Posted by Frank Helman
Publ.: Frank Helman is a nonagenarian Rotarian in Boothbay Harbor, Maine. His wife, Marty, is a PDG in district 7780, currrently governor trainer and past zone newsletter editor 
The most lethal pandemic to hit the United States was the 1918 Spanish flu, which was responsible for about 675,000 American deaths, according to estimates cited by the C.D.C.
The Institute for Disease Modeling calculated that the new coronavirus is roughly equally transmissible as the 1918 flu, and just slightly less clinically severe, and it is higher in both transmissibility and severity compared with all other flu viruses in the past century.
Researchers studied deaths during that pandemic a century ago, comparing the experiences of various cities, including what were then America's third and fourth largest, Philadelphia and St. Louis.  In October of that year Dr. Rupert Blue, America's surgeon general, urged local authorities to “close all public gathering places if their community is threatened with the epidemic,” such as schools, churches, and theaters."  There is no way to put a nationwide closing order into effect,” he wrote, “as this is a matter which is up to the individual communities.”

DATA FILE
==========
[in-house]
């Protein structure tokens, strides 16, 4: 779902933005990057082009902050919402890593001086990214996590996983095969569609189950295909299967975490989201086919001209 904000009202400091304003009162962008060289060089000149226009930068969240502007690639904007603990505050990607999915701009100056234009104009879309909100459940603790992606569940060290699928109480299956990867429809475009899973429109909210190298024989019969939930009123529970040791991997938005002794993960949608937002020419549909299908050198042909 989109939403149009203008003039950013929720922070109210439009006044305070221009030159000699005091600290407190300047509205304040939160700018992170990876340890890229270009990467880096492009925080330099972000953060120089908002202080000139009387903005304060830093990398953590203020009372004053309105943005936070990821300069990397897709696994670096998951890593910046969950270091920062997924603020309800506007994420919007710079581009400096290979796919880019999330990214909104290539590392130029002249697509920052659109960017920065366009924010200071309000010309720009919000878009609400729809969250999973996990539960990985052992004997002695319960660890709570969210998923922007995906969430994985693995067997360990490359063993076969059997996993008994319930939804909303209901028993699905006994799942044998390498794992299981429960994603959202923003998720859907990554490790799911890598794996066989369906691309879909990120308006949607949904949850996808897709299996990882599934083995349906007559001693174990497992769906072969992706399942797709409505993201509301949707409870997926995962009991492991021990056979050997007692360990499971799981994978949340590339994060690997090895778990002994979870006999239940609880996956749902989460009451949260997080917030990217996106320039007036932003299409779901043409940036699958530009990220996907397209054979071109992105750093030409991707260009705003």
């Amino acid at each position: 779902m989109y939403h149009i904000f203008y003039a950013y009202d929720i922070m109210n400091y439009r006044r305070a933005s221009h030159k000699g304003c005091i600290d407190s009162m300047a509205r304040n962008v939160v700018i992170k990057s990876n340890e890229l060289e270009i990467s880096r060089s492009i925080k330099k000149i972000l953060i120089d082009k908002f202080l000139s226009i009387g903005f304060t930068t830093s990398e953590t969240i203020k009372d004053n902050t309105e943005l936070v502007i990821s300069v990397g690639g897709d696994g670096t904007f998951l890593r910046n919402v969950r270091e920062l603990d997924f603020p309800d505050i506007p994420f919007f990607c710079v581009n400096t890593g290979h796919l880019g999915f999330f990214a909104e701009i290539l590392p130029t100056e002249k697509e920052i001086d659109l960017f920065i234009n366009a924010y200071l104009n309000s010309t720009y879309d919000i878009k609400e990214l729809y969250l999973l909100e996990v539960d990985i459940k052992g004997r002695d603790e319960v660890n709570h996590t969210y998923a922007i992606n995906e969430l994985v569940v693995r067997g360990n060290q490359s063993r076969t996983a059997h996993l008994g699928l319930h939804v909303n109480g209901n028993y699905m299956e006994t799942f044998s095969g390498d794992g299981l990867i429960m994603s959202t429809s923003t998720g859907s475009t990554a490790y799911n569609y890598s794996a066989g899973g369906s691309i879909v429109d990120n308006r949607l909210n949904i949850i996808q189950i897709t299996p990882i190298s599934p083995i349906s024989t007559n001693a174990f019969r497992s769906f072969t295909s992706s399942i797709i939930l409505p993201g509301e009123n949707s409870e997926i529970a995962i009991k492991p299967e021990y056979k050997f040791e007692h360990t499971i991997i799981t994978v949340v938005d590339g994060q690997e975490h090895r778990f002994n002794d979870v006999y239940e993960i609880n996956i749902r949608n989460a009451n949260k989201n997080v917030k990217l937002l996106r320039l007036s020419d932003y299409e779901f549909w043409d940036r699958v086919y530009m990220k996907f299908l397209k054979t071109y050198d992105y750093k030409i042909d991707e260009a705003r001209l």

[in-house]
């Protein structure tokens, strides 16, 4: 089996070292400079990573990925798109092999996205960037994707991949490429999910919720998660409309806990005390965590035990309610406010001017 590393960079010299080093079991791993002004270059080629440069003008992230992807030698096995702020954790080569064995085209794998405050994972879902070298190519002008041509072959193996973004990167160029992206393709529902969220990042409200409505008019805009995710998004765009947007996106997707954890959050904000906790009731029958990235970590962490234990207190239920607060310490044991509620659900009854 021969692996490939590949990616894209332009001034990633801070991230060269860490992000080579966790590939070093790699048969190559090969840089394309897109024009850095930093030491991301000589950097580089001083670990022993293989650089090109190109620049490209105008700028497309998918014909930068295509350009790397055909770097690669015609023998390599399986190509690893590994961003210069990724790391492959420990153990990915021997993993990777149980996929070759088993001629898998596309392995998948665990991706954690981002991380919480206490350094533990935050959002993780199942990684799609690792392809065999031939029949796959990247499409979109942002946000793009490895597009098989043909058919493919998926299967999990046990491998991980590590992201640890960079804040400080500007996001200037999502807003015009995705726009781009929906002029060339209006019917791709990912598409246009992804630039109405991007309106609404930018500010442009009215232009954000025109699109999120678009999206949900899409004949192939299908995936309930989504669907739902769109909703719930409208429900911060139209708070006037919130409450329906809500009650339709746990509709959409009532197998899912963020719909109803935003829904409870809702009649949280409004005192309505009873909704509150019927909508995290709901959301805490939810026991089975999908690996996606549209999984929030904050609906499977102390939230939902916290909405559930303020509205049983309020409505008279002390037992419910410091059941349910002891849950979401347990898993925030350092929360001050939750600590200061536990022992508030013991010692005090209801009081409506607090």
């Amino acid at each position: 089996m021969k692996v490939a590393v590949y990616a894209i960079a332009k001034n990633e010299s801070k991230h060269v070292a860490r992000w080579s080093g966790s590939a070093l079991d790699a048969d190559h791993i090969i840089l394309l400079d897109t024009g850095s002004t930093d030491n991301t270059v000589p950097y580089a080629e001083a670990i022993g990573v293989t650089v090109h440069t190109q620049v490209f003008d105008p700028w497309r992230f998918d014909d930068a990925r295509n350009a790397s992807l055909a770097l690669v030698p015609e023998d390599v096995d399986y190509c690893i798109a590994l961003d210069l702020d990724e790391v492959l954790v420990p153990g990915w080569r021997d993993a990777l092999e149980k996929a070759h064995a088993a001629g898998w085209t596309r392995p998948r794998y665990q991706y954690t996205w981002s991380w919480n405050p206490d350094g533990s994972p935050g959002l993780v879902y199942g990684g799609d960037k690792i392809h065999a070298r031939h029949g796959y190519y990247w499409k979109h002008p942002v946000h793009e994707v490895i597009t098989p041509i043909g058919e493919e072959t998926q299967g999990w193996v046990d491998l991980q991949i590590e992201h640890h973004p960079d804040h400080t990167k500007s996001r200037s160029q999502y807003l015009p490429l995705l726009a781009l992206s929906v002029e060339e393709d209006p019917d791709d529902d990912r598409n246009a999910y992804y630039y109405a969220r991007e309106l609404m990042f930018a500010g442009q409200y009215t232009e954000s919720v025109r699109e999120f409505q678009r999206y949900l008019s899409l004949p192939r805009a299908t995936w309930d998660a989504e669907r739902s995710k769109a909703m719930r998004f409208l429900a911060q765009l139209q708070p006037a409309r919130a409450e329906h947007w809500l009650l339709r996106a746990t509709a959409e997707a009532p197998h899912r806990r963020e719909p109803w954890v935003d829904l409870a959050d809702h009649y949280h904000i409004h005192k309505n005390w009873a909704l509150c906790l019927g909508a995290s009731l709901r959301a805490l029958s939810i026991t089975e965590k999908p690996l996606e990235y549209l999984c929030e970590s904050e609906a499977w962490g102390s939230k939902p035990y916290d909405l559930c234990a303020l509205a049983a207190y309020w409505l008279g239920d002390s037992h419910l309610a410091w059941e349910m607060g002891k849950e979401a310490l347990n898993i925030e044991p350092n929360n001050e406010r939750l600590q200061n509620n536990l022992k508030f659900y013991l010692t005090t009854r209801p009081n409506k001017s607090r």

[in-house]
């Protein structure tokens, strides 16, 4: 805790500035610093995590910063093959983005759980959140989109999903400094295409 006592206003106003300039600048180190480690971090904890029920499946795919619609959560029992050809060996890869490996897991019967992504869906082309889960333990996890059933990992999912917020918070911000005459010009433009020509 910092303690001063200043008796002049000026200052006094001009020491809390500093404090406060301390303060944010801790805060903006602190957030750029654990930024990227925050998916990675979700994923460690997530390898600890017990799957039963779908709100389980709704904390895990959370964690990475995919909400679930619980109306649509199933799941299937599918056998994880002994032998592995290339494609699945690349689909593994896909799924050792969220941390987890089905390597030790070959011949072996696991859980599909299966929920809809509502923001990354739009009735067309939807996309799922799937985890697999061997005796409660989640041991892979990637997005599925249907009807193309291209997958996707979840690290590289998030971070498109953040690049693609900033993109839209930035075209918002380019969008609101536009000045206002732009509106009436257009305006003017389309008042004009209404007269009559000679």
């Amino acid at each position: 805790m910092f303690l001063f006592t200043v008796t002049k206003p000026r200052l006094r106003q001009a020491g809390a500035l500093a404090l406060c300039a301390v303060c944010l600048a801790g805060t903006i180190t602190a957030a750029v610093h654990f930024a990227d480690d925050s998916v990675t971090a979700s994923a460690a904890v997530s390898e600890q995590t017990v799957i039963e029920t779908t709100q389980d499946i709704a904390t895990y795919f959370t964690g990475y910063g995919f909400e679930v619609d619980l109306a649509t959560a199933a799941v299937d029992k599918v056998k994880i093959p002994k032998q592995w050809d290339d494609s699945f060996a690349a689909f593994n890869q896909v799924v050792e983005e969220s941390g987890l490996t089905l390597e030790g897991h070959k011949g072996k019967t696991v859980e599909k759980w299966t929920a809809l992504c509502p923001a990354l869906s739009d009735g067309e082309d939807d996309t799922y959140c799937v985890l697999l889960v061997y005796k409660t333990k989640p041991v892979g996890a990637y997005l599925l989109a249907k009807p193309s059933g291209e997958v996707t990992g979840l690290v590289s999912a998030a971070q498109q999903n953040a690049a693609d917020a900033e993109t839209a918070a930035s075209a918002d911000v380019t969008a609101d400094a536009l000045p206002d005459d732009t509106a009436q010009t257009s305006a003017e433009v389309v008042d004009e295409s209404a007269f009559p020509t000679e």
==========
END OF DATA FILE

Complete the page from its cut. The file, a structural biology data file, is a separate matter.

The mayor of St. Louis quickly took that advice, closing for several weeks “theaters, moving picture shows, schools, pool and billiard halls, Sunday schools, cabarets, lodges, societies, public funerals, open air meetings, dance halls and conventions until further notice.”  The death rate rose, but stayed relatively flat over that autumn.
By contrast, the epidemic had started in Philadelphia before Dr. Blue's warning, so it had taken none of those measures.  Its death rate skyrocketed.  (Source:  The New York Times, March 14, 2020)
The lesson:  The more drastic the restrictions, and the sooner they are implemented, the more favorable will be the outcome. 
Please forward, especially to anyone who can take appropriate action. 
Frank G. Helman
88 Appalachee Road • Boothbay Harbor, Maine 04538
(207) 233-8740 •